Over the years, Bolton High School, which started in a mud and stone building with a few volunteer teachers, managed to produce graduates who went on to become successful professionals in different fields
Our high school in Mansehra had a British-sounding name: Bolton High School. It was named after Horatio Norman Bolton, twice chief commissioner of the then North West Frontier Province, between 1923 and 1930. The chief commissioner was then the chief executive of the province; the office was later replaced by that of the governor. But there was nothing British about the school except, perhaps, the architecture the British employed in the hilly areas: sloping roofs of galvanised, corrugated metal sheets that were painted red or green, wide verandas, dressed stone walls and large glass-paned windows. Unfortunately, no one seems to have saved a picture of the quaint, colonial building of Bolton High School, as it once was, even though it was declared a heritage building. Mr Gulzaman Khan, the current principal of the school has promised to find one.
Located next to the school building and separated from it by a volleyball court, was a small boarding house. By the time I joined the school, in the 1950s, the only reminder of Mr Bolton was a large, weathered cement plaque on an outside wall that read: Bolton High School Mansehra – 1926. However, none of the students knew who Bolton was, or why the school was so named. I doubt if many of the teachers knew either. The school was commonly known as Government High School, Mansehra. It was one of the two high schools in the whole tehsil; the other one was in Baffa, eight miles away. The student population of the school, then, was about 300.
Just recently, I found an interesting story about the school in a book titled Tareekh-i-Hazara (History of Hazara), by Dr Sher Bahadur Khan Panni. Among other historical trivia about the district, it tells the story of how the Bolton High School was built and so named. Until the early 1920s, among the few civic facilities in Mansehra (the population of which was 5,000, at the time), there was also a middle school, known as the Anglo Vernacular School. The school was housed in a mud-and-stone building, located in the northeastern quarter of the town, and was administered by the district board.
Since the district board did not have enough funds to hire the required teachers, a small group of public-spirited young lawyers volunteered to teach. One of the volunteers, Ghulam Rabbani Khan, acted as headmaster and, within the given means, ran the school as best as he could.
Horatio Norman Bolton (not to be confused with the Mr Boulton after whom the Boulton Market in Karachi is named) happened to be the chief commissioner or the chief executive of the province. Soon after taking over charge of the province, Bolton visited Mansehra. Such visits by the chief executive provided an opportunity for local citizens to voice their grievances and request redress. Bolton’s visit presented an opportunity to ask for funds for the school, and was grabbed.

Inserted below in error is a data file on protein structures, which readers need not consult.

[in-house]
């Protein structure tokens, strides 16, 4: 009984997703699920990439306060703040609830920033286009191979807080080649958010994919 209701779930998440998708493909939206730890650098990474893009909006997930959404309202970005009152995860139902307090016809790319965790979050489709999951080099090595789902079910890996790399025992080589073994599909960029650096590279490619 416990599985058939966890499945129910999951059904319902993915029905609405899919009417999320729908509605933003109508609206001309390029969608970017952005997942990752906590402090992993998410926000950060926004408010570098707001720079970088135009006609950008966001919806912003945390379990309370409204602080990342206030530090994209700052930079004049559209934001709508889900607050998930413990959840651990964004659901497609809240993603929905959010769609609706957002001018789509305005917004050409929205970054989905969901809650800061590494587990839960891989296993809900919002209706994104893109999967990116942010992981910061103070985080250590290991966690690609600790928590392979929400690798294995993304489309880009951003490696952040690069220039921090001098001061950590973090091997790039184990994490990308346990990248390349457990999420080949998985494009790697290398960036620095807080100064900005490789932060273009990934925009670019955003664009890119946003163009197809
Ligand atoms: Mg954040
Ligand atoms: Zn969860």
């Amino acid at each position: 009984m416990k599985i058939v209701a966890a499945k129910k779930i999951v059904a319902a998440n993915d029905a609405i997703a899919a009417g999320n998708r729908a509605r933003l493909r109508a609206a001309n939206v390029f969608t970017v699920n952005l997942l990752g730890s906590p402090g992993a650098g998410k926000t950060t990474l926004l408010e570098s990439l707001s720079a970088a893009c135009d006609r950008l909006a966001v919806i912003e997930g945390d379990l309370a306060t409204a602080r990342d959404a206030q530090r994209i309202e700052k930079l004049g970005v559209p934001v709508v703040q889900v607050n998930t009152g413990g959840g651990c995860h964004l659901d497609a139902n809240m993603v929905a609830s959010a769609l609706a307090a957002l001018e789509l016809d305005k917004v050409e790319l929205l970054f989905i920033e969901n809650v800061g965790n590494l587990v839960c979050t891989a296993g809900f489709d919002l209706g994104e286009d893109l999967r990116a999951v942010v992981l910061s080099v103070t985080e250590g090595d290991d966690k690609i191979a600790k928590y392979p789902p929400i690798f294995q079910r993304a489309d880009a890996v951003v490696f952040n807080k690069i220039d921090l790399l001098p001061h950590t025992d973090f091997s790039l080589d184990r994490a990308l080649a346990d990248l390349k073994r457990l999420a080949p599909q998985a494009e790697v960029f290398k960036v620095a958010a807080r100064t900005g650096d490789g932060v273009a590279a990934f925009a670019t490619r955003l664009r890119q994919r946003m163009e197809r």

The teachers formed a committee of prominent citizens to receive Bolton and show him the school. Ghulam Rabbani Khan, the headmaster, and other volunteer teachers were on the committee. The committee received Bolton at The Bridge (the only bridge in town, over a mountain stream, from where the traffic coming in from Abbottabad entered the town). They garlanded him in the local tradition and escorted him to the school, over a path covered with red satin sheets procured for the occasion, which was a distance of one kilometer. It was an impressive reception, given the times and the resources of the town. At the school, they explained to Bolton the difficulties they faced in running the school: mainly the lack of funds to hire regular teachers.
Pleased with his “red carpet” reception and the dedication of the volunteer teachers, Bolton ordered that the school be made a government school, which meant that its staffing, administration and consequent funding would become the responsibility of the provincial government, and not of the district board. Later, in 1926, he approved the upgrading of the school’s status to a high school. A new school-building, built at the same spot, in the colonial architectural style, replaced the old mud-and-stone building. The school was named Bolton High School. Still later, a boarding house was added close to the school-building to accommodate students from the outlying villages.
Over the years, Bolton High School, which started in a mud-and-stone building with a few volunteer teachers, managed to produce graduates who went on to become successful professionals in different fields, including judges, civil servants, senior military officers and successful businessmen. Ghulam Rabbani Khan, the volunteer headmaster, remained a prominent lawyer of Mansehra and was later awarded the title of Khan Bahadur, an honorific bestowed by the British on distinguished local citizens. Mr Khan’s services to the school, among other things, may have been a factor that earned him the honorific.
In 2012-13, the old school building was demolished and a new, three-storeyed building, with better facilities, was built at the same spot. The school was upgraded to a higher secondary school. It has a current student population of 1,700. One hopes that the new school will continue to provide quality education to its students, keeping in mind what the master poet, Iqbal, said:
Jahaan-i-taza ki afkaar-i-taza say
hai namood keh sang-o-khisht say hotay naheen jahan paida
(New worlds sprout from a soil nurtured with free and fresh thinking,
Not by mortar and bricks; these don’t create a new world.)
The writer is a human resource consultant